NIH DeepLesion | Lumitron’s Game Changer | Siemens Serves Technologists

“For clinicians and patients, we believe this will quite simply change everything.”

Lumitron chief technical officer and UC Irvine professor, Chris Barty, has big expectations for the company’s HyperVIEW imaging system.

 

 


The Imaging Wire

NIH’s DeepLesion
Imaging AI developers suddenly have a lot more to work with following the National Institutes of Health’s public release of 32,000 annotated and anonymized CT images from 4,400 patients.  The NIH’s “DeepLesion” dataset far outnumbers existing medical imaging datasets (most less than 1k) and features data on a variety of lesion types (vs. one type per dataset), potentially allowing developers to train a deep neural network and create a large-scale universal lesion detector that can help radiologists identify all lesion types. From there, the universal lesion detector could serve as an initial image screening tool, sending detection results to other specialist systems trained on certain types of lesions. It could also allow scientists to study the relationship between different types of lesions, potentially leading to new medical discoveries. That was a lot of “coulds,” but there is no doubt that the NIH’s massive image release helps overcome one of the main medical imaging artificial intelligence hurdles, leading to new and more-effective algorithms. This release is also an example of the growing role that government entities are playing in AI development, as the NIH released 10,000 chest X-ray images last year and 2018 already brought major public medical imaging AI initiatives in France, the UK, and Korea.

 

Lumitron’s Game Changer
Lumitron announced plans to develop HyperVIEW imaging systems that boast 100x greater image resolution than current CT scanners and a 1000x resolution advantage versus traditional X-rays. That’s quite a jump, especially considering that the systems will operate with lower radiation doses than X-ray and fit into a CT-size footprint. The HyperVIEW systems are expected to allow much earlier cancer diagnostics and treatment, while also supporting a range of new applications outside of medicine (e.g. aerospace, security, mining), making Lumitron believe HyperView “will quite simply change everything” in medical imaging. Lumitron is already collaborating with major medical imaging players in anticipation of commercialization, although there are no details on when the HyperVIEW systems will hit the market. Still, even with lingering questions about how and when the HyperVIEW platform will be ready to go, there is little doubt that the systems would have a big impact on the market.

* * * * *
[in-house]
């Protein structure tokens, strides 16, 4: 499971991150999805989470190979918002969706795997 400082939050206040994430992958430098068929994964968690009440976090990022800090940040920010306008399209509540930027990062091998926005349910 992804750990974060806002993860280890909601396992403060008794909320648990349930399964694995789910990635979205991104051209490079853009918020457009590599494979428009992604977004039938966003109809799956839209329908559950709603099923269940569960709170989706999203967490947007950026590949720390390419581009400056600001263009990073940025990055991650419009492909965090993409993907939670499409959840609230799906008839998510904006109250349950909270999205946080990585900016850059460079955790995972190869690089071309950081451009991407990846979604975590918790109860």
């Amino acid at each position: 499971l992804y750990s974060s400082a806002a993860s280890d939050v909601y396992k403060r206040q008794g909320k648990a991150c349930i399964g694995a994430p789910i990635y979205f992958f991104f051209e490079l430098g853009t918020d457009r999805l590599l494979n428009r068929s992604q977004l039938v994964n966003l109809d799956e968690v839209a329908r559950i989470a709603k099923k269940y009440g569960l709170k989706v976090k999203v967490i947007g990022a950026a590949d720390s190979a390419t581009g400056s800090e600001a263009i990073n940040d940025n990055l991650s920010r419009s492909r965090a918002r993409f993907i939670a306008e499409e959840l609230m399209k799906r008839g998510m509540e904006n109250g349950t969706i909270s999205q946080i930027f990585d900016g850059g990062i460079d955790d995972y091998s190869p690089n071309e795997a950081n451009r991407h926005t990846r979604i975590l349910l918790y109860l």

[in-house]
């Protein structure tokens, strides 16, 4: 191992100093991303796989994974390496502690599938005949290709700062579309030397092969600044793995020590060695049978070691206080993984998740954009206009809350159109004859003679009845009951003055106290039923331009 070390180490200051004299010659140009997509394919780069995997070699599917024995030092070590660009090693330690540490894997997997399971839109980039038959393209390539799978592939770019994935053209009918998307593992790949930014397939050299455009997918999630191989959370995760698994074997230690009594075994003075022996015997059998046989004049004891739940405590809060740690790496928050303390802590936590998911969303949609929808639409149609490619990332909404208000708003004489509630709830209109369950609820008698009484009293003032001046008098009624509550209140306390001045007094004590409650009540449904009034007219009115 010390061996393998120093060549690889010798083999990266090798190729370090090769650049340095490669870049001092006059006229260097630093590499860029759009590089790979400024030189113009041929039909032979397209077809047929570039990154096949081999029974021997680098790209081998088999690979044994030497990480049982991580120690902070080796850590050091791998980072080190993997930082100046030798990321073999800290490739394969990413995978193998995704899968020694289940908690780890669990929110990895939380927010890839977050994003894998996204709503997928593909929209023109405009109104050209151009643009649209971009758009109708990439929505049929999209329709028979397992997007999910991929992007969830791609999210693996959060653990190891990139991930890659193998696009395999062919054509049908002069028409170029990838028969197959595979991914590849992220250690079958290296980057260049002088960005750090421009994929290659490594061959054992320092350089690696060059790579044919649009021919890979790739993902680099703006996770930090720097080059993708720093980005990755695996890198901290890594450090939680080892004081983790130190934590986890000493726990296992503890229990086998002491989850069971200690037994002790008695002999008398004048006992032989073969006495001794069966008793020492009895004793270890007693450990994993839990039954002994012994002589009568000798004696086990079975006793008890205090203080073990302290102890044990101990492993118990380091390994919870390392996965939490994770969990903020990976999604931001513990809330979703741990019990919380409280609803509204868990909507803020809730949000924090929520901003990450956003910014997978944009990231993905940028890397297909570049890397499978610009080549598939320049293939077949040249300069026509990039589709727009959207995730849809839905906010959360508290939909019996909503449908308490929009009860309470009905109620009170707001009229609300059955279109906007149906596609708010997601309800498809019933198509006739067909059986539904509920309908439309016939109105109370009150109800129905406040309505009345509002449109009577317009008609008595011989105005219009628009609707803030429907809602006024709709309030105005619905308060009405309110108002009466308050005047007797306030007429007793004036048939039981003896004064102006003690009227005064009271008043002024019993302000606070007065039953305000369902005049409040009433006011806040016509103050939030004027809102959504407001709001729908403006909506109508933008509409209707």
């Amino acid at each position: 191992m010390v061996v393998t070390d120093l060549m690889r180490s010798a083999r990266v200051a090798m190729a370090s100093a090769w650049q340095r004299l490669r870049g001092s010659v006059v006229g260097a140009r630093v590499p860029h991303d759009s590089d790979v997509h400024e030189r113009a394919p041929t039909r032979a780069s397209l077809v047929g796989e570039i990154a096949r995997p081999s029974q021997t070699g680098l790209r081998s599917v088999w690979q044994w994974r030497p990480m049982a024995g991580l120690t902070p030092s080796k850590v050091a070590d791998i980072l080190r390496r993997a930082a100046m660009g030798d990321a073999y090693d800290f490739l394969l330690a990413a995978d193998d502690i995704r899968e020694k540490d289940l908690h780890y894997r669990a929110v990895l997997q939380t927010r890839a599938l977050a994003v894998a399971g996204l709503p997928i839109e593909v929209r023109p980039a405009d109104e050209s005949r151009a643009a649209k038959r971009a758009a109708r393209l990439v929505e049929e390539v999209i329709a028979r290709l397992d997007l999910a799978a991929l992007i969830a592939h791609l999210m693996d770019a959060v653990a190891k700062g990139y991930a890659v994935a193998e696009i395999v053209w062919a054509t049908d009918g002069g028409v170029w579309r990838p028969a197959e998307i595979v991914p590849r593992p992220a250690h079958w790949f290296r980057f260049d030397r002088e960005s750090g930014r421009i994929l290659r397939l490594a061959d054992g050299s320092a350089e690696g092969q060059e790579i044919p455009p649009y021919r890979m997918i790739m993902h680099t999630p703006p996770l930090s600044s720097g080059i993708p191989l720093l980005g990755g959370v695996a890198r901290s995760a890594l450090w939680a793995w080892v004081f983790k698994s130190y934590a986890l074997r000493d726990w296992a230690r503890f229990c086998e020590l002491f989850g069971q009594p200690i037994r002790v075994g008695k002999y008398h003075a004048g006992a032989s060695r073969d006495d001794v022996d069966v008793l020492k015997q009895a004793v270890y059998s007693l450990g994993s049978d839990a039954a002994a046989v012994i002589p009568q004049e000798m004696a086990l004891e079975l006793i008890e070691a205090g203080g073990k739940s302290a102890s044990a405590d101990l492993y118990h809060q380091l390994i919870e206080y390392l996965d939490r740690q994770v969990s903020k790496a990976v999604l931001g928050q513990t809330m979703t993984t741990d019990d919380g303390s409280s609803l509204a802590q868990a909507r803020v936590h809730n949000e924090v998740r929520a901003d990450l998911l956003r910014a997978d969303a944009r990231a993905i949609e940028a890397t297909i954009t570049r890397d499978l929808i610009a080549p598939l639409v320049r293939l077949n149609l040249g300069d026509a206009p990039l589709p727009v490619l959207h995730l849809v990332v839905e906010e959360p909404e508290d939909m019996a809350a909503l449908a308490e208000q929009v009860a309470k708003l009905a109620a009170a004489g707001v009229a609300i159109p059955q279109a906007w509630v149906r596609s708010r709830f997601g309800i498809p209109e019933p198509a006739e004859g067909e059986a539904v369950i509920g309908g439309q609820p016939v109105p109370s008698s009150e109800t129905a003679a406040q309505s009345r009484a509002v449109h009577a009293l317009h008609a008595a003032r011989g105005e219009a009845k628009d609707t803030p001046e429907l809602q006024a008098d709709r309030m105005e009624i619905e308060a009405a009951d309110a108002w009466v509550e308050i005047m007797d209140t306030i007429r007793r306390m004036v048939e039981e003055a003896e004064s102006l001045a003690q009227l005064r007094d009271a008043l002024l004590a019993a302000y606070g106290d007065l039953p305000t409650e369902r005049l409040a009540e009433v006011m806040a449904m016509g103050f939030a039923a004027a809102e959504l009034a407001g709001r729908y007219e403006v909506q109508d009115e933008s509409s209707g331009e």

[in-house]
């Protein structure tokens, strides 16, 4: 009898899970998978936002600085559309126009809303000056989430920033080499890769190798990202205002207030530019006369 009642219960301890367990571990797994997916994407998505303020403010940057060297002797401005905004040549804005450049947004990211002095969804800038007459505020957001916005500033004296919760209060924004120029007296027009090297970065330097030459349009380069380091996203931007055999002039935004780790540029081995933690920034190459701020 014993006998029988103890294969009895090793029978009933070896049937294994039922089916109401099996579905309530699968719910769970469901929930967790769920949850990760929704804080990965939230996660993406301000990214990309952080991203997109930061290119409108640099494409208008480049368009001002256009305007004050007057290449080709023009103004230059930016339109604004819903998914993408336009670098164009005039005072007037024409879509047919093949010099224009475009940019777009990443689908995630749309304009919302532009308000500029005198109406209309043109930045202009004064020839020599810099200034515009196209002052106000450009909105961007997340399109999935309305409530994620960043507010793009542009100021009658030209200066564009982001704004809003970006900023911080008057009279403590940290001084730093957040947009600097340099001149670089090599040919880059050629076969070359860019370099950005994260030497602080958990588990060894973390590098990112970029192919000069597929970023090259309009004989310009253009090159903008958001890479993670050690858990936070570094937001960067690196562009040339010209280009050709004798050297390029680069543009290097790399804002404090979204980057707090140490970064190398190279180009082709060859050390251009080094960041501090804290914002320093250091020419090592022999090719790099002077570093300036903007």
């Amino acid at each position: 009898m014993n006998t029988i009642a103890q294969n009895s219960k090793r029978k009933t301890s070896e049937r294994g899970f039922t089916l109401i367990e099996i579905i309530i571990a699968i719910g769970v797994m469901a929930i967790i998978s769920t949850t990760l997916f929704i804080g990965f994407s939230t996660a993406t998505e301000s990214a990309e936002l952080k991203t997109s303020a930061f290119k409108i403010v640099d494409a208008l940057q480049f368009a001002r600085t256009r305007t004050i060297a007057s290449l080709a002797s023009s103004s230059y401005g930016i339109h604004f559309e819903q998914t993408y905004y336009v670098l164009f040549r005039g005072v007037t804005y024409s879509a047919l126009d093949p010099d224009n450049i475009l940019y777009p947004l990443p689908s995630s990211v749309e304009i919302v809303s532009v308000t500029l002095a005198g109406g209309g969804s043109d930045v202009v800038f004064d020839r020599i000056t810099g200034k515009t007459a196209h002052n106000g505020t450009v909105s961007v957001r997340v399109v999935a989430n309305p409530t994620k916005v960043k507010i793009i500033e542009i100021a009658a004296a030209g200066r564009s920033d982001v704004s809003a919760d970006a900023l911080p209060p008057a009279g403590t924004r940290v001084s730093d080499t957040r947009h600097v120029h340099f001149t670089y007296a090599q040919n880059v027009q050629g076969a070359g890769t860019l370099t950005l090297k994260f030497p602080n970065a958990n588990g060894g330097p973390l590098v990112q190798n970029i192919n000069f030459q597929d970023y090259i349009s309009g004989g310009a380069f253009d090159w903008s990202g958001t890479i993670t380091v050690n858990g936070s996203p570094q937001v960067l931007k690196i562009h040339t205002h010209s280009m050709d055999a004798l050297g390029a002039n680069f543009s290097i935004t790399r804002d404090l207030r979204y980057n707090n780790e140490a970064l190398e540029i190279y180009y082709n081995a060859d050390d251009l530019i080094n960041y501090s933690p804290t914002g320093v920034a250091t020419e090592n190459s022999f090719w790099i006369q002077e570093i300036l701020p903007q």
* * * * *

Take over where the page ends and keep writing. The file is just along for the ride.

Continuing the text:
Siemens’ New Technologist Services
Siemens Healthineers launched a pair of services intended to support healthcare providers’ radiologic and laboratory technologist workforce, with a side goal of making sure its client workforce is full of Siemens experts. With FlexForce Coach, a Siemens consultant works with a healthcare provider’s technologist teams to improve imaging system care procedures, standardize processes, and drive adoption of more advanced applications. Siemens’ FlexForce Tech is a staffing service, making trained and licensed technologists available to healthcare providers if they have a technologist workforce shortage.

 

GE Latin America Back in Cartel Headlines
Turns out GE Latin America may have been involved in the Rio de Janeiro-area bribery and price fixing scheme that recently brought down its CEO, Daurio Speranzini Jr. The executive’s illegal activities were previously believed to take place when he worked at Philips. However, prosecutors now claim that GE was indeed among the “cartel” of at least 33 companies funneling bribes through a politically connected local medical supply firm. Making matters (much) worse for GE, the court papers suggest that Speranzini joined GE just two months after an internal corruption probe brought his departure from Philips, adding that Speranzini continued the scheme upon joining GE. This revelation brought a shift in PR messaging from GE, which initially claimed that Speranzini’s involvement exclusively took place when he was at Philips, and has since adopted a more cautious position that the company is “currently not aware of any improper conduct.” The silver lining for GE is that they are still in less trouble than Philips, which is now relying on the “many years ago” defense.